Decades Judging Dogs and People

Judges are tough to please, challenging and opinionated by nature. But that, and their love of dogs, is why they are in the show ring. After laying their eyes and hands on so many dogs, judges have a lot to tell us. Sam Houston McDonald, 53 years old, has judged Irish Setters since 1986. As a former school teacher, he emphasizes the importance of education. Part of becoming educated is having patience. Mr. McDonald says, "There's too much emphasis on winning in the ring, not enough on knowledge."
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AKC Gazette in April 2005

Younger people, he says, should "go to libraries, and start your own library of your breed." They should also should spend time meeting with long-time fanciers, he urges, "especially those who don't agree with you, so you have more than one opinion about your breed." Judy Mapes says people need to learn how to accept criticism. "If it's valid, it makes you better at breeding and exhibiting." Polly Smith, a fifty-something with over 20 years experience as a multi-breed judge, says "Too often, if people aren't winning in a breed, they just switch to another one." This, she feels, is due to a lack of patience and unrealistic expectations about how long it takes to win. Breeders and exhibitors should pick a breed, she says, and devote themselves to deep knowledge about that breed.

Judy Mapes says too many people miss out on one of the best learning opportunities—seeing an entire dog show. "Sometimes, people show a dog. Then you ask them who won best in show, and they don't know, because they left after they lost their class." This, she says, is both unsportsmanlike, and it prevents younger breeders and exhibitors from understanding why a dog wins. Polly Smith agrees, adding with emphasis, "Often, people lose in the puppy class, then slam their dog into the crate, muttering under their breath. They aren't bothering to see what different judges are looking for."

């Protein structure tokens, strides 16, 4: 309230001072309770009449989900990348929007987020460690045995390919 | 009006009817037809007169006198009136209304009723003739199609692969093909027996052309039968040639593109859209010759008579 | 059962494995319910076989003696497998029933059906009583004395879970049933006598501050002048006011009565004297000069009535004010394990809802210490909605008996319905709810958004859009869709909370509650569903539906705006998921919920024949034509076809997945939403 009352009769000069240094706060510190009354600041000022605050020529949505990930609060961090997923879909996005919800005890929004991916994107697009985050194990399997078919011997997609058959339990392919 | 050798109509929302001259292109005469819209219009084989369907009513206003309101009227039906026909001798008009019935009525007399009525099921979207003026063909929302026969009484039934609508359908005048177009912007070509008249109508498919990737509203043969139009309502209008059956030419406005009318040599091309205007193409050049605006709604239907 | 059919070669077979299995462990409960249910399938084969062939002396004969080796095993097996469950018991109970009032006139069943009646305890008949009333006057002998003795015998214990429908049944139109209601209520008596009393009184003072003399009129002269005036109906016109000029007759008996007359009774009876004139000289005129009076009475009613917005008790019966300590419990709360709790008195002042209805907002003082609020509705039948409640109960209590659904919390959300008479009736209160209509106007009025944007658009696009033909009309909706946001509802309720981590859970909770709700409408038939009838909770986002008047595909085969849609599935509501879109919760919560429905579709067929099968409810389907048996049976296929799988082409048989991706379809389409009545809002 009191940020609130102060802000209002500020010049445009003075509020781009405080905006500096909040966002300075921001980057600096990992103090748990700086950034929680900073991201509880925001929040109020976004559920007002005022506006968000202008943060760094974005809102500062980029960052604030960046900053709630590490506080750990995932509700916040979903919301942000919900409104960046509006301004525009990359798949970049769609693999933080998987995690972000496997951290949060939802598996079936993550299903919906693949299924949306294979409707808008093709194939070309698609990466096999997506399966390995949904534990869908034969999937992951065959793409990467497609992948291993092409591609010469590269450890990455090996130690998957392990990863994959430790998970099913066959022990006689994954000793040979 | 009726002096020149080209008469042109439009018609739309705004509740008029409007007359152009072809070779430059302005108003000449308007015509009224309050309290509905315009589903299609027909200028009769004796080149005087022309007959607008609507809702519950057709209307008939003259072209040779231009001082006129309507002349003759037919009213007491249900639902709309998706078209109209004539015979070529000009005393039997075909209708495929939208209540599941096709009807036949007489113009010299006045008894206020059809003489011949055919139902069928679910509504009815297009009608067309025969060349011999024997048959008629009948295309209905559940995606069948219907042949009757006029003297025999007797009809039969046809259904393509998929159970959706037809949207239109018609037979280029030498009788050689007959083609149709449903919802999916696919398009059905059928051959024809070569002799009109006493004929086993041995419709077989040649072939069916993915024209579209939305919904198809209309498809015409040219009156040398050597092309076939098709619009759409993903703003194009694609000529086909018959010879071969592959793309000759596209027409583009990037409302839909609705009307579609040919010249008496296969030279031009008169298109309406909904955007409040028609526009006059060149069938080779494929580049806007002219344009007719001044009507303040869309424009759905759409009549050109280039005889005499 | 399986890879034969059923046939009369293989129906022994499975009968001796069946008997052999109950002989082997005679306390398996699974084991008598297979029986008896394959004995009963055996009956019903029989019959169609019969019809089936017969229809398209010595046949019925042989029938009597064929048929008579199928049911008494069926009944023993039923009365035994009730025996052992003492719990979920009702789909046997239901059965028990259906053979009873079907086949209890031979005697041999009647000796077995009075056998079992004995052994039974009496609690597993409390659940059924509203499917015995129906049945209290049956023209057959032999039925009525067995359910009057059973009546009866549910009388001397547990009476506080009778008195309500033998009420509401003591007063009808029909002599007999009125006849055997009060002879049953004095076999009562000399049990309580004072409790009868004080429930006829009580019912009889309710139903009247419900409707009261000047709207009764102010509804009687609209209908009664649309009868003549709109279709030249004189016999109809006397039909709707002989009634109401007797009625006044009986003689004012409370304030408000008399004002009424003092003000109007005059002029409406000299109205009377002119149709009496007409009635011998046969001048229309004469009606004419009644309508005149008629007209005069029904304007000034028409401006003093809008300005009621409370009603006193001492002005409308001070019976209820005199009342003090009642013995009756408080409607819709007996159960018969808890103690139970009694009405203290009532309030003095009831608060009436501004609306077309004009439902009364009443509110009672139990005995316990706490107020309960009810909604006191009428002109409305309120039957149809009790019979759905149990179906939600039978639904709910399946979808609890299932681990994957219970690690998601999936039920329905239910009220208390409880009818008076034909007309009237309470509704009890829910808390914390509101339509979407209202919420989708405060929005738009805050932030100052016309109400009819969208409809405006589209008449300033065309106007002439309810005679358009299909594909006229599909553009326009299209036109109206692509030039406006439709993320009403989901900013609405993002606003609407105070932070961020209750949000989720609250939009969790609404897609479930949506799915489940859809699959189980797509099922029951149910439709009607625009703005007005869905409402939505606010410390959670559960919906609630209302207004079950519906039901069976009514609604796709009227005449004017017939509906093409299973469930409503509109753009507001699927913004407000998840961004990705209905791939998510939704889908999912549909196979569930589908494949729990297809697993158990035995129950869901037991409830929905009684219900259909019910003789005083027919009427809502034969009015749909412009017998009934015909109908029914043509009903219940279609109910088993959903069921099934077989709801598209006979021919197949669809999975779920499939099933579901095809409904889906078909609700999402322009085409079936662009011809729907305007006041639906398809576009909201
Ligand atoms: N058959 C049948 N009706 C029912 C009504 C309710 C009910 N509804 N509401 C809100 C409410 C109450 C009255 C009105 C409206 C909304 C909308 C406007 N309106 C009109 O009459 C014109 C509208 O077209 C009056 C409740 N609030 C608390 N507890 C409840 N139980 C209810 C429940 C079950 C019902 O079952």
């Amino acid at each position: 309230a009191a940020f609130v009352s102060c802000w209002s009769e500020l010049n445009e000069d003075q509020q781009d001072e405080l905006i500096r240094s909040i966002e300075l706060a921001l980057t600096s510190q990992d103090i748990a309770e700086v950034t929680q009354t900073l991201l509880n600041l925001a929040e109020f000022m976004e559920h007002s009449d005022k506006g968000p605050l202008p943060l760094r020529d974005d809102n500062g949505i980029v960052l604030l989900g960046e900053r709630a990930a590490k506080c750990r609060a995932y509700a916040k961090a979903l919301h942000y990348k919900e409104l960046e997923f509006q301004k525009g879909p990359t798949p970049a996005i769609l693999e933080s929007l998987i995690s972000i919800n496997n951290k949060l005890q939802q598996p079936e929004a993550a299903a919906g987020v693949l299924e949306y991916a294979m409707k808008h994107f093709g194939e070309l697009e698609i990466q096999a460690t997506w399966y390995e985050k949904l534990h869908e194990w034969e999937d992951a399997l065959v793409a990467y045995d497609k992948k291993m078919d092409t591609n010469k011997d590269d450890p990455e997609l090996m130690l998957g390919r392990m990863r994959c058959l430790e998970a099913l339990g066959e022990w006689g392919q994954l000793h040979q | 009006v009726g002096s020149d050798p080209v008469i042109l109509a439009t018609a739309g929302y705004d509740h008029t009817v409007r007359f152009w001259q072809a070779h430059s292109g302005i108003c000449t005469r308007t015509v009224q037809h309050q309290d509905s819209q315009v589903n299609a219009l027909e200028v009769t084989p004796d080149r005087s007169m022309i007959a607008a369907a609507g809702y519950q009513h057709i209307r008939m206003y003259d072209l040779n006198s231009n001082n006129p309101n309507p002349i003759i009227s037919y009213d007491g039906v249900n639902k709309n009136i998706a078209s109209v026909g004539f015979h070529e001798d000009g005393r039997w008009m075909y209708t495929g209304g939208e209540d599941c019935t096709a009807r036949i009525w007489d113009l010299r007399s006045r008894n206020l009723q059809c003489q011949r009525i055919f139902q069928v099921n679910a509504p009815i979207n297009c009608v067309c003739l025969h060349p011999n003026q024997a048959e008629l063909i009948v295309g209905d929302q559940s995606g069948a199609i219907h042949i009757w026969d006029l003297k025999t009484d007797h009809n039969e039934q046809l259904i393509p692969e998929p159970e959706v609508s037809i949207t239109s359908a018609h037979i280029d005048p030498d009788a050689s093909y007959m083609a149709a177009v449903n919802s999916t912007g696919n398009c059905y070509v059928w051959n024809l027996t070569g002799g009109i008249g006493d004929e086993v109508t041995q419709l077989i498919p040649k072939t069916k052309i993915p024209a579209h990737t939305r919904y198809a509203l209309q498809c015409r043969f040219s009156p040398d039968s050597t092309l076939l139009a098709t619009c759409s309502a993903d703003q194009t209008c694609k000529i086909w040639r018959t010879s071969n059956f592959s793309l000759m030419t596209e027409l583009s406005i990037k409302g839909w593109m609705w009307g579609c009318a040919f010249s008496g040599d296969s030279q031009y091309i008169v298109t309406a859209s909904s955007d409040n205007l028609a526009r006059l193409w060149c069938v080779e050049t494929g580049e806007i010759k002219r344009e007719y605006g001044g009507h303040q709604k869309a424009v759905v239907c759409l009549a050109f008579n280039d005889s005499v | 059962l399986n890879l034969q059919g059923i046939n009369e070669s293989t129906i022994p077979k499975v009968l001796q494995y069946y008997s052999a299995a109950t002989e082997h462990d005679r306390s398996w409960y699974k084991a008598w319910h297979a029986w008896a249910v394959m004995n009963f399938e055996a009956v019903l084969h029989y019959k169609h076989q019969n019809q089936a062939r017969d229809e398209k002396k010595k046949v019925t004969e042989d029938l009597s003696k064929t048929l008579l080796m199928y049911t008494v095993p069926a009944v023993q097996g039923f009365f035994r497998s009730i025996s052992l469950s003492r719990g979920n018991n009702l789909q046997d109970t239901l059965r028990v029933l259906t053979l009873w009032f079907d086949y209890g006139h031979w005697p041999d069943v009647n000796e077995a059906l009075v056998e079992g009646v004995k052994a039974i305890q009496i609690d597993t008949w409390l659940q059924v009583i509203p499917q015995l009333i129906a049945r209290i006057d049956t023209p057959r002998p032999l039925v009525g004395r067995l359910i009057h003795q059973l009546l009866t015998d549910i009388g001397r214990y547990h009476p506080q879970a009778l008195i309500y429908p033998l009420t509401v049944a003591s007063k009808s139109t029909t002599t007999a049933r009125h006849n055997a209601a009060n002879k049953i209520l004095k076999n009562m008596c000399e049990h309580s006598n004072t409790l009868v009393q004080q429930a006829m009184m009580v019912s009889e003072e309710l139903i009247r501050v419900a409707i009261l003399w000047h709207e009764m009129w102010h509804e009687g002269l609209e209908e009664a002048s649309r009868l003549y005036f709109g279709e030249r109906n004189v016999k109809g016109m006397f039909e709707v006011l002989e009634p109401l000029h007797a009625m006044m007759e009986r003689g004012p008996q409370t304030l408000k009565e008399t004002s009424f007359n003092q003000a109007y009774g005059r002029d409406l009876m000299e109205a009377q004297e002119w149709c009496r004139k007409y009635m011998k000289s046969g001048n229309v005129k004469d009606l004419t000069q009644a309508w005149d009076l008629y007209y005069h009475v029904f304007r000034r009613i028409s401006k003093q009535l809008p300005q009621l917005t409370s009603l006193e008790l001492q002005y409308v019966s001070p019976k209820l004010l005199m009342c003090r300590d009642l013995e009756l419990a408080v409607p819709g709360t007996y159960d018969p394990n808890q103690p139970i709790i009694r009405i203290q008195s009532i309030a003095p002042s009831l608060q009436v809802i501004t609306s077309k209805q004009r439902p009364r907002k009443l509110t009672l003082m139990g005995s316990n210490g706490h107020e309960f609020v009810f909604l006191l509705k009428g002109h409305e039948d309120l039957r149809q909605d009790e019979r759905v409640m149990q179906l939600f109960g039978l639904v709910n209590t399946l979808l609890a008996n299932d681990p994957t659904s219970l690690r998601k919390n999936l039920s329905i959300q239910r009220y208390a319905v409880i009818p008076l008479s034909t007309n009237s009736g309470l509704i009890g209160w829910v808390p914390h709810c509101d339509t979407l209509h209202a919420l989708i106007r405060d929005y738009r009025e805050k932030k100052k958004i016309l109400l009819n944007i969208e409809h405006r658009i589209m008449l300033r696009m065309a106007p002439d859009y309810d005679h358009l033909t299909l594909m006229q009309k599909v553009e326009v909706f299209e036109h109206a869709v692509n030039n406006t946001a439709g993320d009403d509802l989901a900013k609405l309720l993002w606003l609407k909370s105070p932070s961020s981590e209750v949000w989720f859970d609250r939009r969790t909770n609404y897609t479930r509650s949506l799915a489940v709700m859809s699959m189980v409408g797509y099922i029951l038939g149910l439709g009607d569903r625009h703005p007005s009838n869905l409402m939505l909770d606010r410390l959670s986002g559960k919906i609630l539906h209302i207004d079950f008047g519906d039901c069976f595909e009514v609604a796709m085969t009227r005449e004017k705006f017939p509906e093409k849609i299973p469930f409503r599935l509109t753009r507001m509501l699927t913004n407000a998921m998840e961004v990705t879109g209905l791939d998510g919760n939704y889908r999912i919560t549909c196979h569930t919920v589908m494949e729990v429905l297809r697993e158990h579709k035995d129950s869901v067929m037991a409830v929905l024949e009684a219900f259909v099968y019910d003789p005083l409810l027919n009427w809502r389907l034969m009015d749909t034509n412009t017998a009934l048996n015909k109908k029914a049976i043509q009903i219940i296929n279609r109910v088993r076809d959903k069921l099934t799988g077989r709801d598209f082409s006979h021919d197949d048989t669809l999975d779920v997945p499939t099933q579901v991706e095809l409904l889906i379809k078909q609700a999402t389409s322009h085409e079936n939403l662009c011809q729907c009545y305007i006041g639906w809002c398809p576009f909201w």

In recent years, the number of dog shows has increased several fold, which may be contributing to a decline in exhibitor patience. With so many dog shows, Judy Mapes says, "It is very difficult for the person who wants to have a winning dog, because of the time it takes to maintain the rankings and attend shows to hold those rankings." Lester Mapes, who is 68, has been judging since 1971, including best in group at Westminster. He agrees with Judy Mapes, his wife, about the explosion in the number of shows, but his feelings are mixed. "People have a wider choice about where they want to go for shows. You can go to small shows and see a bunch of quality dogs." But with so many shows, Mr. Mapes says, exhibitors are strategizing about which ones to attend. "Someone can say, 'I know dog X is going to be over there, so I can sneak out to Idaho and pick up a best in show.'" Polly Smith puts it more bluntly: "Too many top dogs run scared of each other. They don't want to compete together, except at Westminster where they have to. They scatter and take the easy ground."

No matter how many years they are at it, judges are ready to tell you how much they love their sport. Lester Mapes says that his energy comes from "the simple exhilaration of looking at a really fine animal." Polly Smith says that what keeps her coming back into the ring year after year is "the idea that a puppy will come in and give me goose bumps. You're always looking for a dog that makes you say, 'That's what I really want to see.' It happens enough to keep you excited."